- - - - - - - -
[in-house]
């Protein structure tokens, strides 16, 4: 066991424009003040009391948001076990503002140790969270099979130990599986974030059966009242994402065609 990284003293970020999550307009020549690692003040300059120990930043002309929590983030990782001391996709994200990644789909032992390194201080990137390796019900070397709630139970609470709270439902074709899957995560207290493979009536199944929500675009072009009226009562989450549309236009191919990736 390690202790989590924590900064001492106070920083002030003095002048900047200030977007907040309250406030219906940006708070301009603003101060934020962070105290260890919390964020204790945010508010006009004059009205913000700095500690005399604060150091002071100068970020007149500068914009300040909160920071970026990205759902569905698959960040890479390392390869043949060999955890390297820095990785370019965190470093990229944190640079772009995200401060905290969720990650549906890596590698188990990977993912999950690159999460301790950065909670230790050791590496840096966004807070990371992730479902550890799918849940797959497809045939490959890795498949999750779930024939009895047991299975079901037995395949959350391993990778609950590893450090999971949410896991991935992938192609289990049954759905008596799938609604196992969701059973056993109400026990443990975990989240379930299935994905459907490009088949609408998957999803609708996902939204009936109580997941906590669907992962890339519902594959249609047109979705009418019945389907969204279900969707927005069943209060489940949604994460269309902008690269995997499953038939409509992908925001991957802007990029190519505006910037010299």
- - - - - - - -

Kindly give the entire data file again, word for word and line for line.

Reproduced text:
[in-house]
């Protein structure tokens, strides 16, 4: 066991424009003040009391948001076990503002140790969270099979130990599986974030059966009242994402065609 990284003293970020999550307009020549690692003040300059120990930043002309929590983030990782001391996709994200990644789909032992390194201080990137390796019900070397709630139970609470709270439902074709899957995560207290493979009536199944929500675009072009009226009562989450549309236009191919990736 390690202790989590924590900064001492106070920083002030003095002048900047200030977007907040309250406030219906940006708070301009603003101060934020962070105290260890919390964020204790945010508010006009004059009205913000700095500690005399604060150091002071100068970020007149500068914009300040909160920071970026990205759902569905698959960040890479390392390869043949060999955890390297820095990785370019965190470093990229944190640079772009995200401060905290969720990650549906890596590698188990990977993912999950690159999460301790950065909670230790050791590496840096966004807070990371992730479902550890799918849940797959497809045939490959890795498949999750779930024939009895047991299975079901037995395949959350391993990778609950590893450090999971949410896991991935992938192609289990049954759905008596799938609604196992969701059973056993109400026990443990975990989240379930299935994905459907490009088949609408998957999803609708996902939204009936109580997941906590669907992962890339519902594959249609047109979705009418019945389907969204279900969707927005069943209060489940949604994460269309902008690269995997499953038939409509992908925001991957802007990029190519505006910037010299």